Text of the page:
Public libraries serve the whole community.
Every public library operates under the Library Bill of Rights, established by the American Library Association, in part to guarantee freedom of speech and patron confidentiality. Most libraries include those rights in their particular policies.
Patrons and members of the public can feel free to express their views, often through the reading matter they choose, and know that their records and choices are held in privacy. If the library chooses to sponsor meetings, workshops, and discussions, all opinions and information are welcomed.
In late May, the Wilmot Library offered a workshop based on the book, “Let’s Talk Race: A Guide for White People.” Wilmot residents Marino, Prieto, and Fraioli have taken exception to the book, the program, and the advertising and made their points clear in several area newspapers. They hold that any discussion that includes “critical race theory” has no place in a public library; yet, that is precisely where discussions of race and racism might safely take place, as well as in schools.
For over 400 years, the country that became the United States has given preferential treatment to white people, that is, those who are not Black, Indigenous, or People of Color. We didn’t begin with the Declaration of Independence and the United States Constitution; for over 150 years before those documents were penned, we grew our nation by importing black and brown peoples from the other side of the world and treating them horribly so that whites could prosper. We also mistreated and eventually “moved along” the indigenous tribes who had prospered in their own civilization long before we arrived. We cannot erase our past.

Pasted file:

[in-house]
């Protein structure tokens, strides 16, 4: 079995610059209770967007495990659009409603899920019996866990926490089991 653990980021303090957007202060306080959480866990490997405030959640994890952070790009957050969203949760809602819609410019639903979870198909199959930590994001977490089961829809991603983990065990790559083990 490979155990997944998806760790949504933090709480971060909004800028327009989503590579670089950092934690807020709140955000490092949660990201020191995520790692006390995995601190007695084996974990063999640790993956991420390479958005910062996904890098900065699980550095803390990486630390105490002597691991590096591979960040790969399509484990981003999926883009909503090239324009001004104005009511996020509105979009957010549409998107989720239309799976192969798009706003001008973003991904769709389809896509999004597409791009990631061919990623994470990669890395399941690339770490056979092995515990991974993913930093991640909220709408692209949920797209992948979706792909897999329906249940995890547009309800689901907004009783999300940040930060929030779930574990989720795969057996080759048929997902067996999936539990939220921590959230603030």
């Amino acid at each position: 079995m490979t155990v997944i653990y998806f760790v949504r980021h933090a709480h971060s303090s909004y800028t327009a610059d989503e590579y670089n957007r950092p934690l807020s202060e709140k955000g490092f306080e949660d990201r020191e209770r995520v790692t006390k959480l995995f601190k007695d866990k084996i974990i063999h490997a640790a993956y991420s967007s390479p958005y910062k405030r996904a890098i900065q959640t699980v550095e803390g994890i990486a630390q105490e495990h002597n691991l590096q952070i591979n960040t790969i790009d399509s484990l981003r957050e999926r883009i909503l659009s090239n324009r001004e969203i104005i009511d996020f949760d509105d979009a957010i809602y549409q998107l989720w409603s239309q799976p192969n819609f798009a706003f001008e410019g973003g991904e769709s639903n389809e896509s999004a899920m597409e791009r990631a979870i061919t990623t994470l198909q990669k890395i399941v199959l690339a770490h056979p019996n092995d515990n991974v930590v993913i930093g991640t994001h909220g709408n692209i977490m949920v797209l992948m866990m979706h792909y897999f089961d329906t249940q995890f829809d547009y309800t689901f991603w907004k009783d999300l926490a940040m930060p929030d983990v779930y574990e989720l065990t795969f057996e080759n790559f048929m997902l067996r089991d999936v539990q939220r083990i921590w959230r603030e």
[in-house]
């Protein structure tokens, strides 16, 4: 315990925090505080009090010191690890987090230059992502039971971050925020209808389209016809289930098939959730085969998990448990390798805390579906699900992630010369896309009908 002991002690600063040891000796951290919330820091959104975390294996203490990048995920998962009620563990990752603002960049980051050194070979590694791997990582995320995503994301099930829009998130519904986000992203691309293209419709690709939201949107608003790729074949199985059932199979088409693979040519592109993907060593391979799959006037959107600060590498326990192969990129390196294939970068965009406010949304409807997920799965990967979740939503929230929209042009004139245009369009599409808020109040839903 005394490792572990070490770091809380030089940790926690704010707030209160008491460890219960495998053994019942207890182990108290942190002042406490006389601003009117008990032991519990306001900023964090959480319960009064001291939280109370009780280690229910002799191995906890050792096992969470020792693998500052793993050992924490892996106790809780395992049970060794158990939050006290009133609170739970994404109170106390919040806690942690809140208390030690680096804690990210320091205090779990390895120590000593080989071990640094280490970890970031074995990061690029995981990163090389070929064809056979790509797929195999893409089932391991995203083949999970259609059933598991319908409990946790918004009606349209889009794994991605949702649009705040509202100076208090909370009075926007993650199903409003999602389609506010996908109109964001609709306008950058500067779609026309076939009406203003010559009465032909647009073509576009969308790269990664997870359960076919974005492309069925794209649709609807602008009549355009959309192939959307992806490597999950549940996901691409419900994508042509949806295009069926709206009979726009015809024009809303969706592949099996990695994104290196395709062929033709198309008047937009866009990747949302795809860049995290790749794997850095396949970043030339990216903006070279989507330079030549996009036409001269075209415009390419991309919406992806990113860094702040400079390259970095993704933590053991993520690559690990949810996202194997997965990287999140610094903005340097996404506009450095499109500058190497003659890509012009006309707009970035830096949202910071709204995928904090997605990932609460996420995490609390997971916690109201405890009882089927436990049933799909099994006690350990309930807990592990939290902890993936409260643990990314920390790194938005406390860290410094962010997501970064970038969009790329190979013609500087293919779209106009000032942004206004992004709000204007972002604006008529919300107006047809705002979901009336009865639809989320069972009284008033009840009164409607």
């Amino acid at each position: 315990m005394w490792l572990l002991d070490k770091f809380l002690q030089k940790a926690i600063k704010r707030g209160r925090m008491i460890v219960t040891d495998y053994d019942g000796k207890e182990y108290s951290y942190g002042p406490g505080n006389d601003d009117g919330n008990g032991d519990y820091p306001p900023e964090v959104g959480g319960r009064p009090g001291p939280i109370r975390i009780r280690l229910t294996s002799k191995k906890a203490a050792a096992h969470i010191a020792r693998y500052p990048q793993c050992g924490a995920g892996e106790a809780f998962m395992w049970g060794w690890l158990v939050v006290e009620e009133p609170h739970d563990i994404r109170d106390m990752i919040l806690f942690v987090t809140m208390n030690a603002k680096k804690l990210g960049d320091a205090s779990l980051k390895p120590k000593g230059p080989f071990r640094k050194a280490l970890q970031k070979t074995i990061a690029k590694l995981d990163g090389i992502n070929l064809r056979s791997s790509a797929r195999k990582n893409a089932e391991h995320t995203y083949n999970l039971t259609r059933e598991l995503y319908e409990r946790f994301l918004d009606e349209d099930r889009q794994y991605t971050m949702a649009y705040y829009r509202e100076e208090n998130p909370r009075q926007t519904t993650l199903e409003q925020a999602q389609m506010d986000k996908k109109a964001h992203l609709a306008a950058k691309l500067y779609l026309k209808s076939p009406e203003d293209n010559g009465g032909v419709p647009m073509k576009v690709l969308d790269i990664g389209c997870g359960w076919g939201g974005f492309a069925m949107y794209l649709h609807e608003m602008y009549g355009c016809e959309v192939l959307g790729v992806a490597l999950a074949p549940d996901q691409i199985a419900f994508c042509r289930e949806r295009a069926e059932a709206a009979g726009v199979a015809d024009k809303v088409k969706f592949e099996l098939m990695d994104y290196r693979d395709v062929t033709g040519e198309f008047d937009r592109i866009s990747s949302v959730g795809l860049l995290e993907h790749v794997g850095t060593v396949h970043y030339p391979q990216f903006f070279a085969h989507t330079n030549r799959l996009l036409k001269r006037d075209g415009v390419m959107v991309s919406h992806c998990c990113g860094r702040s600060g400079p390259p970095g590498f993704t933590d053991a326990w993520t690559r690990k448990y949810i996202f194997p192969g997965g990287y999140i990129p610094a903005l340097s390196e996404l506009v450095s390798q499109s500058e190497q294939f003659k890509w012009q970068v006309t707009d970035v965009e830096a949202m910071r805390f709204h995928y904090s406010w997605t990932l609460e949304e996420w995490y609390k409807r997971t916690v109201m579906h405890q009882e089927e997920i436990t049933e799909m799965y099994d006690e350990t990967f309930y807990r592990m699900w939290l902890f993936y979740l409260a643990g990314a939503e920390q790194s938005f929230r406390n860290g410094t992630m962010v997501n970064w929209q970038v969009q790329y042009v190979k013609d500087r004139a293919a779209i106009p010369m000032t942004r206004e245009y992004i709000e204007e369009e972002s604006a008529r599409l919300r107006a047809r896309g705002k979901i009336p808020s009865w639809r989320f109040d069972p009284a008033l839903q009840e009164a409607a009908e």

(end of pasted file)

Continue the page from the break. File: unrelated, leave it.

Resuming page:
But can we keep that in the past, all those years of enslavement? Should we not feel any guilt because we in the 21st century “didn’t do it?” And if guilt, regret, and remorse exist, what should we do now? Those are the questions that white people reckon with in 2021. Why are we afraid of confronting our history?
If, as the Wilmot writers suggest, some are feeling reverse discrimination, that is, whites being singled out because of their color, imagine how Blacks, especially, have lived over the last 400 years. Always in the minority, they had little chance to free themselves, to find education, housing, and jobs that would continually lead to a better life than that of their ancestors.
If you feel uncomfortable with the history of our nation, you’re in good company; many of us do. So what’s next? We cannot simply say that it’s not fair, it’s not right to present information that would make us feel guilty about our white ancestor’s complicity.
From my perspective, white people do have an advantage, and I think it’s fair to acknowledge that. Now, let’s talk about our full history and see if we can work to create a more just and equitable world. Talking about the past and moving forward in the present is our responsibility right now. And what better place to hold these discussions than in our public libraries.
Andover Libraries Trustee